In England, local authorities are responsible for councillor standards and conduct. They must maintain a code of conduct and a register of disclosable pecuniary interests, and deal with allegations of breaches in the code and failure to register pecuniary interests. This system was introduced by the Localism Act 2011.
A code of standards for councillors, applying to England, Wales and Scotland, had existed since 1975. The third report of the Committee on Standards in Public Life, published in 1997, investigated the operation of that code in some detail. It recommended that local authorities should adopt their own codes of conduct, but within a national framework, and therefore recommended the production of a model code of conduct. It recommended that local authorities should maintain public registers of interests, but that failing to declare a pecuniary interest should no longer be a criminal offence.
Local authorities should be required to establish standards committees, which should have the power to suspend councillors for up to three months. Between 2000 and 2012, Standards for England (formerly the Standards Board) was responsible for drawing up an England-wide code of conduct for councillors, registering pecuniary interests, and dealing with allegations of breaches in the code of conduct. This included imposing sanctions on councillors, which could include suspending them from office. This regime was adjusted by the Local Government and Public Involvement in Health Act 2007, which introduced the option of resolving complaints locally.
The Localism Act 2011 gave effect to abolish the Local Government Standards Board, which finally took effect on 1 April 2012. The Act included the following measures:
The abolition of Standards for England (previously the ‘Local Government Standards Board for England’);
Provision for the introduction of local codes of conduct and local responsibility for investigating alleged breaches of those codes. Local authorities were to establish a code, which was to be based on the seven ‘Nolan principles’ of public life (selflessness; integrity; objectivity; accountability; openness; honesty; leadership)and to specify sanctions for breaking it;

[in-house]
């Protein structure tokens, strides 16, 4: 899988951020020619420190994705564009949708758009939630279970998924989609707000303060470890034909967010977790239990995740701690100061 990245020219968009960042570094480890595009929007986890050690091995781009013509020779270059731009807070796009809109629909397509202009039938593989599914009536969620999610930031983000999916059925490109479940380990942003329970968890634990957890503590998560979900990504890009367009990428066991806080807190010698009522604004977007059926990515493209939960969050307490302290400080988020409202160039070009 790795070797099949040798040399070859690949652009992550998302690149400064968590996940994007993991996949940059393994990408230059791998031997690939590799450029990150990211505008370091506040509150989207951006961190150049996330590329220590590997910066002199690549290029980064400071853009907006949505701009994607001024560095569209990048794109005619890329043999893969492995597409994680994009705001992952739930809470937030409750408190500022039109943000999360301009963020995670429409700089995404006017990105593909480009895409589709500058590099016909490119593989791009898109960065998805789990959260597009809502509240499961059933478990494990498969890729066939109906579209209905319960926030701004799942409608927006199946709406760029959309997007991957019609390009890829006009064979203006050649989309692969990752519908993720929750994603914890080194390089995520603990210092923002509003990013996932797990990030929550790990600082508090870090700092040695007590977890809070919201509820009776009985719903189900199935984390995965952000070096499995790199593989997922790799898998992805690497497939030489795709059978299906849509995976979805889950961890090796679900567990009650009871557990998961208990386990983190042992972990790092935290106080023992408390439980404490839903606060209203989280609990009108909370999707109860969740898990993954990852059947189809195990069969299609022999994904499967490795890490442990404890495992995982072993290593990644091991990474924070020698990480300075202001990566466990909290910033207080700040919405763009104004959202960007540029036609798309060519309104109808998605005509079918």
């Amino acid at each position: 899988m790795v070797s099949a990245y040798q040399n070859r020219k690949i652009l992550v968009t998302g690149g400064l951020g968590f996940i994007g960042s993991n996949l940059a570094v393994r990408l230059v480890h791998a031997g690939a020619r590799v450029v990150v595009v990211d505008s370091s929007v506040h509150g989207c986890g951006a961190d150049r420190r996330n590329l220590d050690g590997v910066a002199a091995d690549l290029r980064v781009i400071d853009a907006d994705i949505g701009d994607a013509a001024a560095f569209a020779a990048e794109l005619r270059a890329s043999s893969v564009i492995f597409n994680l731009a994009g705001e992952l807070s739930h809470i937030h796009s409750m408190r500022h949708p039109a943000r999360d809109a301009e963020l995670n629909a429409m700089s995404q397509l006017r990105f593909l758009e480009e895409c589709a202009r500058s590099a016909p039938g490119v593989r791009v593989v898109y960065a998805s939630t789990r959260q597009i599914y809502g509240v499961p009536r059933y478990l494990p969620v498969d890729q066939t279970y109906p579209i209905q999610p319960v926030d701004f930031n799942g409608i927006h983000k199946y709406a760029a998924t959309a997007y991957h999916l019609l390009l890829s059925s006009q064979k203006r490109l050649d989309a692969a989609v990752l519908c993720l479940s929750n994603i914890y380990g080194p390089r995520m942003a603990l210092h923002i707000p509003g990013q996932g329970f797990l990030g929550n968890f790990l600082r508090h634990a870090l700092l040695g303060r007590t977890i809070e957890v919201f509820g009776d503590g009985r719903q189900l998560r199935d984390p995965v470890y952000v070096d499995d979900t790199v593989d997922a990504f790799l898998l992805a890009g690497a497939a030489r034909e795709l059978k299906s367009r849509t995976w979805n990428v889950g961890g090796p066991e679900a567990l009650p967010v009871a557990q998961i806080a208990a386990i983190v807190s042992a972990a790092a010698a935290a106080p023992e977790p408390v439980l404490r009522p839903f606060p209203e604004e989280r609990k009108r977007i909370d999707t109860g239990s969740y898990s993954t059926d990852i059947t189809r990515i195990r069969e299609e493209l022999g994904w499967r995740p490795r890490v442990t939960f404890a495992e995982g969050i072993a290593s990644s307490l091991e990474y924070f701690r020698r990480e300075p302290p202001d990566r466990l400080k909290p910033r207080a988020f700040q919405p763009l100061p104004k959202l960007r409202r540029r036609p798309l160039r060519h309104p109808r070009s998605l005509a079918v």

Requirements for the registration and disclosure of pecuniary and other interests;
Removal of the power to suspend councillors for breaches of a code of conduct;
The creation of a criminal offence of failing to comply with the statutory requirements for disclosure of pecuniary interests.
The Localism Bill originally entirely removed the requirement for local councils to maintain a code of conduct, intending to make it a voluntary matter. The provisions in the Act were introduced in the House of Lords.
The 2012 changes apply to codes of conduct for councillors, not to those for local authority staff. There is no national code of conduct for local authority staff in England, though many councils operate their own codes of conduct for staff. A power existed in section 82 of the Local Government Act 2000 to introduce a national code of conduct for local authority employees. However, no such code was ever introduced. The power was repealed by Schedule 4 paragraph 49 of the Localism Act 2011.
You can learn more about Standards by clicking here and reading the House of Commons Library Briefing Paper No 05707, from 7 March 2019.
Also note that the local code of conduct and guidance is available as an attachment on this page.